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Cause and Effect Essay Writing: Tips and Suggestions

You may find yourself in a situation where you have to write an essay in a cause and effect format. This may sound intimidating, but it can also be informative and a lot of fun.


The first step is understanding what you are trying to accomplish in a cause and effect essay. You need to pick an effect and explain what causes it. You may be trying to write an essay about how the violence in contemporary media causes children to act more violently. Research your cause and effect well. Gather information from several credible sources that support your thesis. More importantly, gather information that discredit your thesis. When you understand the missing link between your cause and effect, you can fill those links or alter your thesis. Either way, prepare and understand your topic so you have something to write about.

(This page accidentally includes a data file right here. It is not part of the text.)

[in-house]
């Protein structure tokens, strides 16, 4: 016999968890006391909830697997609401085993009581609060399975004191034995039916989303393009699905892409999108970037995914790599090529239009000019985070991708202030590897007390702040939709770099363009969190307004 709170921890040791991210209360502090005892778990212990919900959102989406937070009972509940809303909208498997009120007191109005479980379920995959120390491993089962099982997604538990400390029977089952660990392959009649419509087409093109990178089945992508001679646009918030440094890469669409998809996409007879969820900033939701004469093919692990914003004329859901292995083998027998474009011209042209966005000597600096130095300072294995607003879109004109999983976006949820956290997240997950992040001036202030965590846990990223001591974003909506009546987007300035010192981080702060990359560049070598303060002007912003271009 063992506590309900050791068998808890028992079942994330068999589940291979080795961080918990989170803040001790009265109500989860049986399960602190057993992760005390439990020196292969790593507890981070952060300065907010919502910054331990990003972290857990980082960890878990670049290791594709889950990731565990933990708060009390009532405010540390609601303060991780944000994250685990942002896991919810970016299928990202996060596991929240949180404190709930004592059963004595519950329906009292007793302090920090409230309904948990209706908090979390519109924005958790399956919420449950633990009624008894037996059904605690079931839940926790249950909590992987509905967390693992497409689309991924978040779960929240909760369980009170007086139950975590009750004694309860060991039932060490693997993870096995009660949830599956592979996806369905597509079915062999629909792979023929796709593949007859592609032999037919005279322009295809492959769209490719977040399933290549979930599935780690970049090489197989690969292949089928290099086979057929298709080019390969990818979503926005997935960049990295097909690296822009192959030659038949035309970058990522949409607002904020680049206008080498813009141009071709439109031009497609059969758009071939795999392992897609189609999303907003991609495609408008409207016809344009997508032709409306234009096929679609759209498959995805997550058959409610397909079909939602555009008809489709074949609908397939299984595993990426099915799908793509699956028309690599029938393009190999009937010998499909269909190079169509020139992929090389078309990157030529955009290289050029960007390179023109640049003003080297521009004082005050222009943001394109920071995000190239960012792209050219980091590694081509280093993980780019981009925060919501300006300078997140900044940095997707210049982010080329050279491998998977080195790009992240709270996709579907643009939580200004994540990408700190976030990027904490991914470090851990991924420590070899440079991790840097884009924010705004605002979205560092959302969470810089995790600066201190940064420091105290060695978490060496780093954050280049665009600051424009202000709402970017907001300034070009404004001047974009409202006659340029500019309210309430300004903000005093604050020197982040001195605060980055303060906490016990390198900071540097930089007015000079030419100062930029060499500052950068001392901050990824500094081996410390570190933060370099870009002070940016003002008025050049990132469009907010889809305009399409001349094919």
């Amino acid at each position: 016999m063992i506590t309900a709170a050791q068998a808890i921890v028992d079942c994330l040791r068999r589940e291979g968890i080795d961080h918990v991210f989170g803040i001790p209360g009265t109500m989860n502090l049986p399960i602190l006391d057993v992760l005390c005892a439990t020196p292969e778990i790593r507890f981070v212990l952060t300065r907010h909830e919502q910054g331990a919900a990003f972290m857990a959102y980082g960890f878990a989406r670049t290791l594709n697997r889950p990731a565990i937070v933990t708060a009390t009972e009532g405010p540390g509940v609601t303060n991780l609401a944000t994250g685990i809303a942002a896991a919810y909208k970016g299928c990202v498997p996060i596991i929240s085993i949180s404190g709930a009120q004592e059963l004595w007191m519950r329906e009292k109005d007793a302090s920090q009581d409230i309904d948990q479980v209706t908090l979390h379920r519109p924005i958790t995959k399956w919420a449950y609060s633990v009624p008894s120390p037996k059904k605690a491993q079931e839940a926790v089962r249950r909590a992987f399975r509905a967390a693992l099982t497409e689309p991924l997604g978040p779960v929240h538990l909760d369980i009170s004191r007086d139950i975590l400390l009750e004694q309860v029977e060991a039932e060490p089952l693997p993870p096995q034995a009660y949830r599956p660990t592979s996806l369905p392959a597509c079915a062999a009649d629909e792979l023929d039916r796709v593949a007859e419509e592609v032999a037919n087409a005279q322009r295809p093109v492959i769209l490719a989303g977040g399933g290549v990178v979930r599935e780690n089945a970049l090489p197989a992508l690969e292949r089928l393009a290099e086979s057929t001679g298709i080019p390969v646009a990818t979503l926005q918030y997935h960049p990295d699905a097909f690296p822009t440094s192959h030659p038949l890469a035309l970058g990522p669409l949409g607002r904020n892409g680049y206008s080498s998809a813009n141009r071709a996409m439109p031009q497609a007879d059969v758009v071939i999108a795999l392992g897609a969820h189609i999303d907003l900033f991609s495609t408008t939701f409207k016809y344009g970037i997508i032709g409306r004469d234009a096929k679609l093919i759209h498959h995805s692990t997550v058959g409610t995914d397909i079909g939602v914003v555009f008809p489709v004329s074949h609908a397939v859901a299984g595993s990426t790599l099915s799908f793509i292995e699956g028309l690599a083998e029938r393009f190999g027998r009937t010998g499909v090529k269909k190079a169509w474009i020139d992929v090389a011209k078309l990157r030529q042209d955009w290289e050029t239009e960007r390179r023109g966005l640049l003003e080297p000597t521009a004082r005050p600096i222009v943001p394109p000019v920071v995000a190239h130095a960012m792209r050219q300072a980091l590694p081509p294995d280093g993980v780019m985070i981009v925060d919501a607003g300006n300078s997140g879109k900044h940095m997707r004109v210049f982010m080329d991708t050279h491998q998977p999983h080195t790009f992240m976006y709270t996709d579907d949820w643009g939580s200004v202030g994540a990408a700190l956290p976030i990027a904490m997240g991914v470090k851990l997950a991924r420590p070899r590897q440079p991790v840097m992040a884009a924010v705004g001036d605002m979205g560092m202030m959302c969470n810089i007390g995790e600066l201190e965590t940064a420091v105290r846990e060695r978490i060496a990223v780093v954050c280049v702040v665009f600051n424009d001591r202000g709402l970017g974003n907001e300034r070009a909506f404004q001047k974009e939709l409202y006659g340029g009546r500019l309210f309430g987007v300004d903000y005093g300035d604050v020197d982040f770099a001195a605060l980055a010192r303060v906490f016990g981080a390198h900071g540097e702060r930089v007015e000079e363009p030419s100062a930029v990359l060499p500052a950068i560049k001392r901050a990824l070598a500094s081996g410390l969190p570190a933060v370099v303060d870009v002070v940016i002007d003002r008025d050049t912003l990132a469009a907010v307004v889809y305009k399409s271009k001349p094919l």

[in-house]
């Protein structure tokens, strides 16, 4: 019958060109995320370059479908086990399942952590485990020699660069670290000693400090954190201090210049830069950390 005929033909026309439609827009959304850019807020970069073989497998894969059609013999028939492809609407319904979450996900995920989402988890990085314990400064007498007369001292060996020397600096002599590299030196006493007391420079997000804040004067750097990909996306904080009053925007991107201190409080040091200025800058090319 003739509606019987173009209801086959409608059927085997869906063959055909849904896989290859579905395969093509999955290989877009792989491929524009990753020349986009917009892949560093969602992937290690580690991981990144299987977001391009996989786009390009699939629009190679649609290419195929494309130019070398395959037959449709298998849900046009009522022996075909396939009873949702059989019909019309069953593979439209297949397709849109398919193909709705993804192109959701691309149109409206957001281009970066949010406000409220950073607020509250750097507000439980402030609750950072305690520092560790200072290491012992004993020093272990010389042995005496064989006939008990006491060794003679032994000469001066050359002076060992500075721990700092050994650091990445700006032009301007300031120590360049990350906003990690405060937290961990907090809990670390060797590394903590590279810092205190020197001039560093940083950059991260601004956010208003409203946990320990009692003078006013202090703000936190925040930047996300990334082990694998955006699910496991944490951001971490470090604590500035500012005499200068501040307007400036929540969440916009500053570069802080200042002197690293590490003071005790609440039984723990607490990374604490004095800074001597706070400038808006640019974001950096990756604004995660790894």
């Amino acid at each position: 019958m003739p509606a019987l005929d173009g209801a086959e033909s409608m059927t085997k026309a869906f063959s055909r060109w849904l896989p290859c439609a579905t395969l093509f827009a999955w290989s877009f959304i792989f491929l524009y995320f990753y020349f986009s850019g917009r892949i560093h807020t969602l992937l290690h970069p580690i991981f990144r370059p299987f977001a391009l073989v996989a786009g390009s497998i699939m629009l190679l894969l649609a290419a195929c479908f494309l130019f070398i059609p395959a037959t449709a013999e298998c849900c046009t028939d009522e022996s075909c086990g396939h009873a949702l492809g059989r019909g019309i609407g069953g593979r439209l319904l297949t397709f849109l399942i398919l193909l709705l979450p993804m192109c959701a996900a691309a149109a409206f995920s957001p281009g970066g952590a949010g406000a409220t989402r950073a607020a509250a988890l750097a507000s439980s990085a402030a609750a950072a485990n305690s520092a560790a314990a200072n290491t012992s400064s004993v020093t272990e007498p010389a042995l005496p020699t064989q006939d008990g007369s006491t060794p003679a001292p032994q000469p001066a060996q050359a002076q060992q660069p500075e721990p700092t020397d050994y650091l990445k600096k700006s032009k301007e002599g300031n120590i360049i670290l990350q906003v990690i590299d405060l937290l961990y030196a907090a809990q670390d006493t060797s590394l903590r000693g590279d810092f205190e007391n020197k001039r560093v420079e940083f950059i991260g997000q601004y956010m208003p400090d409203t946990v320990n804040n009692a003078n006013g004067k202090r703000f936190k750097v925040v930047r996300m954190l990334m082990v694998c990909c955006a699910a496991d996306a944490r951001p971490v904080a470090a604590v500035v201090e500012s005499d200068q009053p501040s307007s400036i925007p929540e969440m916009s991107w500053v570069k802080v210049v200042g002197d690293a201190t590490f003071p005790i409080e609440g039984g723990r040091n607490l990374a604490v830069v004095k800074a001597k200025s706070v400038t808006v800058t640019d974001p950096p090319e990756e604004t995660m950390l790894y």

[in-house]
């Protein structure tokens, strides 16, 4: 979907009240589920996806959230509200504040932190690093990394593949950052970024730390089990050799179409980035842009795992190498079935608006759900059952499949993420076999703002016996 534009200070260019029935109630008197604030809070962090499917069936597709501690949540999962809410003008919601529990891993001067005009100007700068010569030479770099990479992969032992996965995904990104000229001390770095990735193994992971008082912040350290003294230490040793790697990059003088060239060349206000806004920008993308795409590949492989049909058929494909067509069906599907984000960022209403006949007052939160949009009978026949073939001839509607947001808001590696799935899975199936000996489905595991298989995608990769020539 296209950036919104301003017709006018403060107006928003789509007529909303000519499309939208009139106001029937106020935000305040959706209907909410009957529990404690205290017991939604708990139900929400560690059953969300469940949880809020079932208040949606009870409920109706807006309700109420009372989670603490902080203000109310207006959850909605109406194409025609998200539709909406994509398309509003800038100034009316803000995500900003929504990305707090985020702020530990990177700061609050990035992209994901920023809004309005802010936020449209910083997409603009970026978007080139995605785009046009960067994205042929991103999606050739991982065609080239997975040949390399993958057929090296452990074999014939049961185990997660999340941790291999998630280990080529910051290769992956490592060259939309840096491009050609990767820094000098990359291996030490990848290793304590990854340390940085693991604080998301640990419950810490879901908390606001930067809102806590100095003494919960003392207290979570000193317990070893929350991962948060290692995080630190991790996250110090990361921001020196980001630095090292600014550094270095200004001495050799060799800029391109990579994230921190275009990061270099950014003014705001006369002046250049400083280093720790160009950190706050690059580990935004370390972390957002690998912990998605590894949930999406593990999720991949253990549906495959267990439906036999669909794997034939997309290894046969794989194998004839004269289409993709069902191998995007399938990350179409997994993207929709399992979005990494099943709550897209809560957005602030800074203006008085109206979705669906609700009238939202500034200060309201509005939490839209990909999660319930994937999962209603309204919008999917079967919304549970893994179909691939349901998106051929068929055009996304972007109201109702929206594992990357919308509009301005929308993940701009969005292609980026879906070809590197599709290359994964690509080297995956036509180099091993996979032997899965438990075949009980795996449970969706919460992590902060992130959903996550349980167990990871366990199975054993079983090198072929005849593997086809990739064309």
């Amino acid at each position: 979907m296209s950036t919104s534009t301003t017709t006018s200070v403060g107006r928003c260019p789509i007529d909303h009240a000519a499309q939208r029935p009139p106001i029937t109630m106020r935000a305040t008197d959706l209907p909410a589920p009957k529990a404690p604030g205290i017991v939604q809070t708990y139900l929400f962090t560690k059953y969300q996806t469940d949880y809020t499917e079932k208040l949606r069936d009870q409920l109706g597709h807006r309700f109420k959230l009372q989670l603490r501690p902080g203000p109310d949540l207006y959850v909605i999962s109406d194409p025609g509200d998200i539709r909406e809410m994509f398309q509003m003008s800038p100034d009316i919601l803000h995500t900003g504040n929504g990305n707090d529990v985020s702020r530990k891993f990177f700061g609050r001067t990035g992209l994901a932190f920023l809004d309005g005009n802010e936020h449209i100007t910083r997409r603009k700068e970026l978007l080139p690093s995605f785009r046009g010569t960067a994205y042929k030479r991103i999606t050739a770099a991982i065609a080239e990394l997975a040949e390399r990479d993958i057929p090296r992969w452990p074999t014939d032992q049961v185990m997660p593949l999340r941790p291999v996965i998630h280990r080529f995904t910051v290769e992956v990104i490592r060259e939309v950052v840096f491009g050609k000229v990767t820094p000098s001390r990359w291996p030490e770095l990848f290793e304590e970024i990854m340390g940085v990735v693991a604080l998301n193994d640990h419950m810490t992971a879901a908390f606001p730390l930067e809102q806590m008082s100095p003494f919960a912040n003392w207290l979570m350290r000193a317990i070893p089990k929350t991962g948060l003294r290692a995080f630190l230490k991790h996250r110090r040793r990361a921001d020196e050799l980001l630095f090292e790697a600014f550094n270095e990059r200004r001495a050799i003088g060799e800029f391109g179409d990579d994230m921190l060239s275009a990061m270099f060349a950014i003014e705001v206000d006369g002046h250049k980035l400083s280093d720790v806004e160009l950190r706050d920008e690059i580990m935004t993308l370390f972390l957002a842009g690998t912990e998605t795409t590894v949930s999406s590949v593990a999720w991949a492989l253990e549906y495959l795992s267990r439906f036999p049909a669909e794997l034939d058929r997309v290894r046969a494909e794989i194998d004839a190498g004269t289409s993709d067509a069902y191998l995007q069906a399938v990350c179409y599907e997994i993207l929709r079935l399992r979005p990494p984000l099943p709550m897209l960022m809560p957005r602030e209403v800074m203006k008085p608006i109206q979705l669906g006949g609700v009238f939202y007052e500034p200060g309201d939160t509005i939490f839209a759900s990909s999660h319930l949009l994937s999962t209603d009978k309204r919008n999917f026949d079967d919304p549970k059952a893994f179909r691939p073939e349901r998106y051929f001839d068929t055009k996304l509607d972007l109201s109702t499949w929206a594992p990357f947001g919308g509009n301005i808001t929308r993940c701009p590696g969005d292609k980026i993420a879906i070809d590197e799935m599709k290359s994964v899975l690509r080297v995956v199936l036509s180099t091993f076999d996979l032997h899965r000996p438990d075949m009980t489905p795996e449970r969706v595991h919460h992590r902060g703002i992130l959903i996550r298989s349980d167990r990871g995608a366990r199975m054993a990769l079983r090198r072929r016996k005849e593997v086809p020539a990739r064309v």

Correlation doe NOT Equal Causation

One of the most important lessons you will learn when writing a cause and effect essay, is that it is generally NOT an opinion piece. It requires scientific data to back up your claim. A common phrase in the science field is that correlation does not equal causation. This means that just because two things are related and run parallel together, does not necessarily mean that the one is a direct cause of the other. Using the example of violence in the media, you may find in your research that you find that other reasons may have more scientific research to back it up. When it comes to a cause and effect essay, always trust science before speculation.

Know the Difference Between Effect/Affect

This is an essay that you will be using the words effect and affect a lot, so know how to use them properly. Affect is a verb. It is an action word. The violent media affects violence in children. However, effect is a noun. Violence in children is an effect of the violent media.

Use Multiple Good Sources

When researching a cause and effect, the meat of your argument will be in the information you have to support your claim. When gathering information, you want the best information possible, and you want to demonstrate that your information comes from multiple sources.

Sources not to trust:

  • Wikipedia
  • Blogs
  • Interest groups

Sources you CAN trust:

  • Scholarly articles
  • Textbooks
  • Ask your teacher for approval of other sources if unsure